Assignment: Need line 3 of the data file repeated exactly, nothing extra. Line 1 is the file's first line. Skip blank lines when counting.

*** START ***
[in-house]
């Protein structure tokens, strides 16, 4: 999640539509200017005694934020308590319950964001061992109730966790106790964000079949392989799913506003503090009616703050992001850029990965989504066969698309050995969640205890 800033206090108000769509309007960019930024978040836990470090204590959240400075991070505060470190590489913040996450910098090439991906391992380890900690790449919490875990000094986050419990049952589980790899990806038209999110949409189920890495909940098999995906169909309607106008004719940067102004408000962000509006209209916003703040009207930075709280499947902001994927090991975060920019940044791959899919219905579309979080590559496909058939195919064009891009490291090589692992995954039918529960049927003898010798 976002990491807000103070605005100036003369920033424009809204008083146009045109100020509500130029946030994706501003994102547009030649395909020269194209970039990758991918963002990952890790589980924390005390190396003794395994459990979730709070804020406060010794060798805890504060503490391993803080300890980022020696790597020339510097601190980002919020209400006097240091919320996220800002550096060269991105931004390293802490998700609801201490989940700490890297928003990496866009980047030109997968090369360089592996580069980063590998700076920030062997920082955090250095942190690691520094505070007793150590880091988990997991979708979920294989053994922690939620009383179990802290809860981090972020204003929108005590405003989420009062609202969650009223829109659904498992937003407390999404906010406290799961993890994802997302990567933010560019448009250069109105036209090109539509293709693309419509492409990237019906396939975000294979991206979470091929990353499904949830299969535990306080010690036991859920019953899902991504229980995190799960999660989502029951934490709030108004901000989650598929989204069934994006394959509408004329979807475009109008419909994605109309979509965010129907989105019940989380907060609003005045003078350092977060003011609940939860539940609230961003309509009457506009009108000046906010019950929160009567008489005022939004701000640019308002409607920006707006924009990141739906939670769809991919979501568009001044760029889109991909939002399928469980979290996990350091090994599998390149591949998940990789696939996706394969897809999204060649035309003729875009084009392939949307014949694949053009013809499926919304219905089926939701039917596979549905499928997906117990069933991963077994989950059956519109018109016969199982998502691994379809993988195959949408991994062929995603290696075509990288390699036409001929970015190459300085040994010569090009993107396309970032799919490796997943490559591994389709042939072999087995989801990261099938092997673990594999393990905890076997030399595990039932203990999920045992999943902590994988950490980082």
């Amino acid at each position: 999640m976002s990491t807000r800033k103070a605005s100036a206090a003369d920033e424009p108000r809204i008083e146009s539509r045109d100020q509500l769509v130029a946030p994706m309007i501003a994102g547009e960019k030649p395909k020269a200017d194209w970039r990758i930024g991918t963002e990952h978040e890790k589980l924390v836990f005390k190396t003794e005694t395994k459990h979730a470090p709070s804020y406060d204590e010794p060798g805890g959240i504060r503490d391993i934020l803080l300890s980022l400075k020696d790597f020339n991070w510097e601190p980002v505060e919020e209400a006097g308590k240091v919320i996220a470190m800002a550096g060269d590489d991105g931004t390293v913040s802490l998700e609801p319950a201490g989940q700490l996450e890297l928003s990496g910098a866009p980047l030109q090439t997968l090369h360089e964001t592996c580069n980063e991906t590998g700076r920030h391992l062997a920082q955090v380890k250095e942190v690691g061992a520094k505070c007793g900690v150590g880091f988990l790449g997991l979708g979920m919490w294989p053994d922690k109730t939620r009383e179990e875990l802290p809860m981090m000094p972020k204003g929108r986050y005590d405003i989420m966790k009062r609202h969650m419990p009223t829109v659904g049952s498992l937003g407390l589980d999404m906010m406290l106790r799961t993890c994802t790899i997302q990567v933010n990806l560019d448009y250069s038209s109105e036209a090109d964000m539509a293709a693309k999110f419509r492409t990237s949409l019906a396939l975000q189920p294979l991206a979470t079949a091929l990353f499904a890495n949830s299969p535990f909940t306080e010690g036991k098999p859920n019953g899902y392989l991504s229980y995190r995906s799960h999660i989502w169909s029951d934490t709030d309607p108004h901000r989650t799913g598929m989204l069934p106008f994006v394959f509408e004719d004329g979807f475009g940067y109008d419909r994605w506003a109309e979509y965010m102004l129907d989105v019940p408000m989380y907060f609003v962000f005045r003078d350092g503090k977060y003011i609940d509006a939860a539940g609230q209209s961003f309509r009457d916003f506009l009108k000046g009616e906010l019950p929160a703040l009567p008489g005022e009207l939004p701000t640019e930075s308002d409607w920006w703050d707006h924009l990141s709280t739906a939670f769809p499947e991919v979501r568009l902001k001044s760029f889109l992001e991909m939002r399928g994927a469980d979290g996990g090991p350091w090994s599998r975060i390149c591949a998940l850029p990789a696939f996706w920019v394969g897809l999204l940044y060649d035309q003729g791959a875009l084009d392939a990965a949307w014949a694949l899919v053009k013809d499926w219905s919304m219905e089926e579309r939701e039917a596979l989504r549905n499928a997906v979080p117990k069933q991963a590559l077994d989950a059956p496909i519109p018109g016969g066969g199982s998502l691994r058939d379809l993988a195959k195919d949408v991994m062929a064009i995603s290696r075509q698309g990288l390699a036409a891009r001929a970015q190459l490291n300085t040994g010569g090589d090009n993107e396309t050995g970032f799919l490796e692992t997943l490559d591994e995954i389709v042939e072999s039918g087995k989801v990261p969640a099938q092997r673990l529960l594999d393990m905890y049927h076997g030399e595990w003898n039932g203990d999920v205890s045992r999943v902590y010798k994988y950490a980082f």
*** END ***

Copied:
């Amino acid at each position: 999640m976002s990491t807000r800033k103070a605005s100036a206090a003369d920033e424009p108000r809204i008083e146009s539509r045109d100020q509500l769509v130029a946030p994706m309007i501003a994102g547009e960019k030649p395909k020269a200017d194209w970039r990758i930024g991918t963002e990952h978040e890790k589980l924390v836990f005390k190396t003794e005694t395994k459990h979730a470090p709070s804020y406060d204590e010794p060798g805890g959240i504060r503490d391993i934020l803080l300890s980022l400075k020696d790597f020339n991070w510097e601190p980002v505060e919020e209400a006097g308590k240091v919320i996220a470190m800002a550096g060269d590489d991105g931004t390293v913040s802490l998700e609801p319950a201490g989940q700490l996450e890297l928003s990496g910098a866009p980047l030109q090439t997968l090369h360089e964001t592996c580069n980063e991906t590998g700076r920030h391992l062997a920082q955090v380890k250095e942190v690691g061992a520094k505070c007793g900690v150590g880091f988990l790449g997991l979708g979920m919490w294989p053994d922690k109730t939620r009383e179990e875990l802290p809860m981090m000094p972020k204003g929108r986050y005590d405003i989420m966790k009062r609202h969650m419990p009223t829109v659904g049952s498992l937003g407390l589980d999404m906010m406290l106790r799961t993890c994802t790899i997302q990567v933010n990806l560019d448009y250069s038209s109105e036209a090109d964000m539509a293709a693309k999110f419509r492409t990237s949409l019906a396939l975000q189920p294979l991206a979470t079949a091929l990353f499904a890495n949830s299969p535990f909940t306080e010690g036991k098999p859920n019953g899902y392989l991504s229980y995190r995906s799960h999660i989502w169909s029951d934490t709030d309607p108004h901000r989650t799913g598929m989204l069934p106008f994006v394959f509408e004719d004329g979807f475009g940067y109008d419909r994605w506003a109309e979509y965010m102004l129907d989105v019940p408000m989380y907060f609003v962000f005045r003078d350092g503090k977060y003011i609940d509006a939860a539940g609230q209209s961003f309509r009457d916003f506009l009108k000046g009616e906010l019950p929160a703040l009567p008489g005022e009207l939004p701000t640019e930075s308002d409607w920006w703050d707006h924009l990141s709280t739906a939670f769809p499947e991919v979501r568009l902001k001044s760029f889109l992001e991909m939002r399928g994927a469980d979290g996990g090991p350091w090994s599998r975060i390149c591949a998940l850029p990789a696939f996706w920019v394969g897809l999204l940044y060649d035309q003729g791959a875009l084009d392939a990965a949307w014949a694949l899919v053009k013809d499926w219905s919304m219905e089926e579309r939701e039917a596979l989504r549905n499928a997906v979080p117990k069933q991963a590559l077994d989950a059956p496909i519109p018109g016969g066969g199982s998502l691994r058939d379809l993988a195959k195919d949408v991994m062929a064009i995603s290696r075509q698309g990288l390699a036409a891009r001929a970015q190459l490291n300085t040994g010569g090589d090009n993107e396309t050995g970032f799919l490796e692992t997943l490559d591994e995954i389709v042939e072999s039918g087995k989801v990261p969640a099938q092997r673990l529960l594999d393990m905890y049927h076997g030399e595990w003898n039932g203990d999920v205890s045992r999943v902590y010798k994988y950490a980082f």